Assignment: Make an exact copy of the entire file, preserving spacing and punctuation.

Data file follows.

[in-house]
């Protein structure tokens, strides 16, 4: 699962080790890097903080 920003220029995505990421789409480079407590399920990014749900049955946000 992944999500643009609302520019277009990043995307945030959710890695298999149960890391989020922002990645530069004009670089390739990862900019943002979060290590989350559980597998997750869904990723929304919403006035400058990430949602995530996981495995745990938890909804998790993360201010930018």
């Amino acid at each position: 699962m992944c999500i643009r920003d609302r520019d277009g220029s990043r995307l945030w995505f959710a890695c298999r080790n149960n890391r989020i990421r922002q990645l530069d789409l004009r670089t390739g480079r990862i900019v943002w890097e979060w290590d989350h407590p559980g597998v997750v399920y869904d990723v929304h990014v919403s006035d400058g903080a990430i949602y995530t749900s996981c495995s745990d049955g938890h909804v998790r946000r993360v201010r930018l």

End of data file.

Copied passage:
[in-house]
């Protein structure tokens, strides 16, 4: 699962080790890097903080 920003220029995505990421789409480079407590399920990014749900049955946000 992944999500643009609302520019277009990043995307945030959710890695298999149960890391989020922002990645530069004009670089390739990862900019943002979060290590989350559980597998997750869904990723929304919403006035400058990430949602995530996981495995745990938890909804998790993360201010930018």
């Amino acid at each position: 699962m992944c999500i643009r920003d609302r520019d277009g220029s990043r995307l945030w995505f959710a890695c298999r080790n149960n890391r989020i990421r922002q990645l530069d789409l004009r670089t390739g480079r990862i900019v943002w890097e979060w290590d989350h407590p559980g597998v997750v399920y869904d990723v929304h990014v919403s006035d400058g903080a990430i949602y995530t749900s996981c495995s745990d049955g938890h909804v998790r946000r993360v201010r930018l």